Excel for Workday®: Why? When?

I started implementing Workday® in 2008 as a reporting and integrations consultant.  This was back in the day before calculated fields, dashboards, and matrix reports.  Like others on the team, I had my own opportunity to meet Dave Duffield at the Walnut Creek offices.  He was carrying two bags of bagels on the elevator ride up to his office, and he generously handed me a bag to take to my Workday Fundamentals training class.  I’ll never forget that meeting, or the generosity of a billionaire handing a lowly trainee a bag of bagels.  


While I was in training, one of the features that struck me as utterly unique to Workday at the time was the RaaS functionality--Reports as a Service.  I quickly saw opportunities to leverage Excel with reporting.  The ability to create a report in Workday, generate a URL, and consume that data natively in Microsoft Excel was a game changer.  It meant that all of the power of Excel was now applicable to virtually any piece of data in Workday.

Early on, I found several clients who had reporting needs that would exploit this feature to its fullest.  I began developing a process and methodology for using Microsoft Excel, VBA Macros, and Workday data.  Using these very powerful tools allowed me to provide end users with report specifications down to the row- and column-level for consumption across the enterprise, whether by humans or computers.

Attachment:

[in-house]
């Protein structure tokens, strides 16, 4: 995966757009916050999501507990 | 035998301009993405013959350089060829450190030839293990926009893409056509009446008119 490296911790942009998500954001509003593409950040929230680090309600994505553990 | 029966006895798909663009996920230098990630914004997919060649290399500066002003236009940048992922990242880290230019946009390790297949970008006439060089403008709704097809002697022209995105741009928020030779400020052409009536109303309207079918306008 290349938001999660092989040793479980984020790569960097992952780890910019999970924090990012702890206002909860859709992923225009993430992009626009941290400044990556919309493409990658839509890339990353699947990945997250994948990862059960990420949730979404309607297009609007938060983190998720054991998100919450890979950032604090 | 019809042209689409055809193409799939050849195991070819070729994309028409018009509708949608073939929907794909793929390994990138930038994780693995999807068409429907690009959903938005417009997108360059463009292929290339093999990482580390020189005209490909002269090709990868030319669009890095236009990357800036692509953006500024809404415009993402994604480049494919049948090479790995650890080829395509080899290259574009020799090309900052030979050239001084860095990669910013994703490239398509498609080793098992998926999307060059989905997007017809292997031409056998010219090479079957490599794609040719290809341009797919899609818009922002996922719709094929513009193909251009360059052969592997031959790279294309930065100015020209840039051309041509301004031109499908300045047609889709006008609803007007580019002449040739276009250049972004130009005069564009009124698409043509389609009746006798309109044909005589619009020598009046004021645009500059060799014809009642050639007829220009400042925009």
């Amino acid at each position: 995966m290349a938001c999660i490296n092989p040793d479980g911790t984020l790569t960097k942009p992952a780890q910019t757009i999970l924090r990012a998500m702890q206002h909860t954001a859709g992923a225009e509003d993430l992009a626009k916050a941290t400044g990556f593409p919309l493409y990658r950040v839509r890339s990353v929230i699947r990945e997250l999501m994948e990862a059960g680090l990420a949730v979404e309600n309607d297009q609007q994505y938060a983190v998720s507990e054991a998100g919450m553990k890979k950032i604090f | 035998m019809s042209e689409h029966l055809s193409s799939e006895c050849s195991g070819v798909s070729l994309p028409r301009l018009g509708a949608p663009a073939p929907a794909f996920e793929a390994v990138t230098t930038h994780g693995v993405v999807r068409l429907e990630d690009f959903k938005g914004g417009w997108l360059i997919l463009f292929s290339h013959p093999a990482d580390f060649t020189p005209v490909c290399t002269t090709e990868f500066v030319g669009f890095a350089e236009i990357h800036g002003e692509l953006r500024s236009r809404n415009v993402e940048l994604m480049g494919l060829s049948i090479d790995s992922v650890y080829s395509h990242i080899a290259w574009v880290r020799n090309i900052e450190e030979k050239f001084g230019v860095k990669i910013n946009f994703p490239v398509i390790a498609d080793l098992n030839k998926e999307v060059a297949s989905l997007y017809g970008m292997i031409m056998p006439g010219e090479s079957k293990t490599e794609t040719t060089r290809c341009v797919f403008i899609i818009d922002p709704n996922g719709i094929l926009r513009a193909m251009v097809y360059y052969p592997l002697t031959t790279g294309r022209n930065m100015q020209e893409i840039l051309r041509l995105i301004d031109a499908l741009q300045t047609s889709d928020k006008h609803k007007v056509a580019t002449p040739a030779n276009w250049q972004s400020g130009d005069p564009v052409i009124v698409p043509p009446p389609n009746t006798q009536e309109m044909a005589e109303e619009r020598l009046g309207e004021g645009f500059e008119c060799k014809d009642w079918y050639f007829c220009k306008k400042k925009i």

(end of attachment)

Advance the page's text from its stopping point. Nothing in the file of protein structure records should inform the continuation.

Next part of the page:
Today, I apply these same skills and methods to my teamUpHR customers, whether they need self-bill reports for insurance, 401(k) audit reports, or simple column transformations not easily accomplished with calculated fields.  

 

As Workday has grown, more customers are running reports that result in thousands of rows.  When I engage with customers to help meet their reporting needs, one of my first questions is, "Is your end user of this report going to scroll up and down through hundreds/thousands of rows, or are they simply going to click the Excel icon and slice and dice in Excel?"  Quite often the answer reveals that the end user will always be viewing the report in Excel.  My follow-up question relates to whether or not dozens of required calculated fields will be shared with other reports.  If not, why create many calculated fields in Workday instead of creating the logic and calculations where the end user works, in Excel?  

 

This methodology isn’t for every single use case.   Sometimes the Workday-native tools are enough.  For large, complex reports, sometimes powerful middleware is the right answer.  But in the right circumstances for all those use cases in the middle, our Excel approach is a powerful toolset that has literally saved clients hundreds and thousands of hours of manual labor! Follow my blogs for more about this simple and powerful yet often overlooked approach to getting the most out of your Workday data. 

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